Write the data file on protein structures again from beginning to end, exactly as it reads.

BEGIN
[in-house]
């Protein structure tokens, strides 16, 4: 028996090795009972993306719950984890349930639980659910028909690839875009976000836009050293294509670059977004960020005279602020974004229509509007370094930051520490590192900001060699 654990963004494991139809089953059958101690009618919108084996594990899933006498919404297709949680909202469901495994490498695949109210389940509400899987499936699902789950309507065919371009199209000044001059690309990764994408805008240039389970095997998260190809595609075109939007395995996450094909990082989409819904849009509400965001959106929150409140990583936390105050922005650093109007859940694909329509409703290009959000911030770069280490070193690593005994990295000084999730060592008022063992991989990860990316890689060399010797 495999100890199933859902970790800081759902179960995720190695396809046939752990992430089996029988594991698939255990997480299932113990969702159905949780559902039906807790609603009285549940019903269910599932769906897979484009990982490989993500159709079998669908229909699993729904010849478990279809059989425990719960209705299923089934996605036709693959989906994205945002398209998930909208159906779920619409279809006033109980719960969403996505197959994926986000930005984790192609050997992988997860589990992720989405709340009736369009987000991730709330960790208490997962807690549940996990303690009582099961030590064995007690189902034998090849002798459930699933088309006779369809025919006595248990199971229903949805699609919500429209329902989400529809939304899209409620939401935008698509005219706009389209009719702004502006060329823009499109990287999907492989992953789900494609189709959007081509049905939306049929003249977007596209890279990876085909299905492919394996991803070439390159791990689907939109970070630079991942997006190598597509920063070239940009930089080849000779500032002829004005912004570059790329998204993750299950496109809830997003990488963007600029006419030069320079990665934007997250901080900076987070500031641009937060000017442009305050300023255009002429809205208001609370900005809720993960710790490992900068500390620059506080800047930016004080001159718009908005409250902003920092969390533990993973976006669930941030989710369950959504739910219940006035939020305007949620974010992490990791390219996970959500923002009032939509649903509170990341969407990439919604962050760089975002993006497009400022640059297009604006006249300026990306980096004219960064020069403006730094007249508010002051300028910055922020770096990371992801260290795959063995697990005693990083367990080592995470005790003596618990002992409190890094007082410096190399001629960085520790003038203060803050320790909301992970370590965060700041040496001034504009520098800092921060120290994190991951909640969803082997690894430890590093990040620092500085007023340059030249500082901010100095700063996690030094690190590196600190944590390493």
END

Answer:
[in-house]
């Protein structure tokens, strides 16, 4: 028996090795009972993306719950984890349930639980659910028909690839875009976000836009050293294509670059977004960020005279602020974004229509509007370094930051520490590192900001060699 654990963004494991139809089953059958101690009618919108084996594990899933006498919404297709949680909202469901495994490498695949109210389940509400899987499936699902789950309507065919371009199209000044001059690309990764994408805008240039389970095997998260190809595609075109939007395995996450094909990082989409819904849009509400965001959106929150409140990583936390105050922005650093109007859940694909329509409703290009959000911030770069280490070193690593005994990295000084999730060592008022063992991989990860990316890689060399010797 495999100890199933859902970790800081759902179960995720190695396809046939752990992430089996029988594991698939255990997480299932113990969702159905949780559902039906807790609603009285549940019903269910599932769906897979484009990982490989993500159709079998669908229909699993729904010849478990279809059989425990719960209705299923089934996605036709693959989906994205945002398209998930909208159906779920619409279809006033109980719960969403996505197959994926986000930005984790192609050997992988997860589990992720989405709340009736369009987000991730709330960790208490997962807690549940996990303690009582099961030590064995007690189902034998090849002798459930699933088309006779369809025919006595248990199971229903949805699609919500429209329902989400529809939304899209409620939401935008698509005219706009389209009719702004502006060329823009499109990287999907492989992953789900494609189709959007081509049905939306049929003249977007596209890279990876085909299905492919394996991803070439390159791990689907939109970070630079991942997006190598597509920063070239940009930089080849000779500032002829004005912004570059790329998204993750299950496109809830997003990488963007600029006419030069320079990665934007997250901080900076987070500031641009937060000017442009305050300023255009002429809205208001609370900005809720993960710790490992900068500390620059506080800047930016004080001159718009908005409250902003920092969390533990993973976006669930941030989710369950959504739910219940006035939020305007949620974010992490990791390219996970959500923002009032939509649903509170990341969407990439919604962050760089975002993006497009400022640059297009604006006249300026990306980096004219960064020069403006730094007249508010002051300028910055922020770096990371992801260290795959063995697990005693990083367990080592995470005790003596618990002992409190890094007082410096190399001629960085520790003038203060803050320790909301992970370590965060700041040496001034504009520098800092921060120290994190991951909640969803082997690894430890590093990040620092500085007023340059030249500082901010100095700063996690030094690190590196600190944590390493």